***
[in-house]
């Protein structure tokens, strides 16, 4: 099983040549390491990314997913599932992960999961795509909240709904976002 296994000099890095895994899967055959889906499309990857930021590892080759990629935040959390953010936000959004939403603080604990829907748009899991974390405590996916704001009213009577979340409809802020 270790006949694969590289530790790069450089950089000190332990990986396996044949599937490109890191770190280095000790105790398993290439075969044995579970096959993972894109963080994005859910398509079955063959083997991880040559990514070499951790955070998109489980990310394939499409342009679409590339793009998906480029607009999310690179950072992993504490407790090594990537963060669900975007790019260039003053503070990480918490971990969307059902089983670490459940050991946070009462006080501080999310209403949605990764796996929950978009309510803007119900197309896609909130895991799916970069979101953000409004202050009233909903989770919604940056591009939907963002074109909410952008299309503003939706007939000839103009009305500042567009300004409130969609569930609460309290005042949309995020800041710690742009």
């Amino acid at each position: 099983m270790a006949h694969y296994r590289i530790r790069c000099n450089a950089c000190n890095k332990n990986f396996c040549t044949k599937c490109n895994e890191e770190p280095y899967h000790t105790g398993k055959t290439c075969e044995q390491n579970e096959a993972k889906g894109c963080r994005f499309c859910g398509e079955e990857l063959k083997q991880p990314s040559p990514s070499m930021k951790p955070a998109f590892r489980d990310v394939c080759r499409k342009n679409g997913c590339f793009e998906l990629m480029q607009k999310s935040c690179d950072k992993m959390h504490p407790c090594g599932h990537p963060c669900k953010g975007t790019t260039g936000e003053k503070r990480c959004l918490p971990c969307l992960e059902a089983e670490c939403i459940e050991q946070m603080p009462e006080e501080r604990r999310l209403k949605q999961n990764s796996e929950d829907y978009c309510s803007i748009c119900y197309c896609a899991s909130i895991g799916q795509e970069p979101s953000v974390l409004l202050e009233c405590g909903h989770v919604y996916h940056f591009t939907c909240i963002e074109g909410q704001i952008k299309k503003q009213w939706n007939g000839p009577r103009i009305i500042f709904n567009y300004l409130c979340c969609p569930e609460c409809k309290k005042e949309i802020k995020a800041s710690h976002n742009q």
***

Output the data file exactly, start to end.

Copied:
[in-house]
């Protein structure tokens, strides 16, 4: 099983040549390491990314997913599932992960999961795509909240709904976002 296994000099890095895994899967055959889906499309990857930021590892080759990629935040959390953010936000959004939403603080604990829907748009899991974390405590996916704001009213009577979340409809802020 270790006949694969590289530790790069450089950089000190332990990986396996044949599937490109890191770190280095000790105790398993290439075969044995579970096959993972894109963080994005859910398509079955063959083997991880040559990514070499951790955070998109489980990310394939499409342009679409590339793009998906480029607009999310690179950072992993504490407790090594990537963060669900975007790019260039003053503070990480918490971990969307059902089983670490459940050991946070009462006080501080999310209403949605990764796996929950978009309510803007119900197309896609909130895991799916970069979101953000409004202050009233909903989770919604940056591009939907963002074109909410952008299309503003939706007939000839103009009305500042567009300004409130969609569930609460309290005042949309995020800041710690742009």
């Amino acid at each position: 099983m270790a006949h694969y296994r590289i530790r790069c000099n450089a950089c000190n890095k332990n990986f396996c040549t044949k599937c490109n895994e890191e770190p280095y899967h000790t105790g398993k055959t290439c075969e044995q390491n579970e096959a993972k889906g894109c963080r994005f499309c859910g398509e079955e990857l063959k083997q991880p990314s040559p990514s070499m930021k951790p955070a998109f590892r489980d990310v394939c080759r499409k342009n679409g997913c590339f793009e998906l990629m480029q607009k999310s935040c690179d950072k992993m959390h504490p407790c090594g599932h990537p963060c669900k953010g975007t790019t260039g936000e003053k503070r990480c959004l918490p971990c969307l992960e059902a089983e670490c939403i459940e050991q946070m603080p009462e006080e501080r604990r999310l209403k949605q999961n990764s796996e929950d829907y978009c309510s803007i748009c119900y197309c896609a899991s909130i895991g799916q795509e970069p979101s953000v974390l409004l202050e009233c405590g909903h989770v919604y996916h940056f591009t939907c909240i963002e074109g909410q704001i952008k299309k503003q009213w939706n007939g000839p009577r103009i009305i500042f709904n567009y300004l409130c979340c969609p569930e609460c409809k309290k005042e949309i802020k995020a800041s710690h976002n742009q």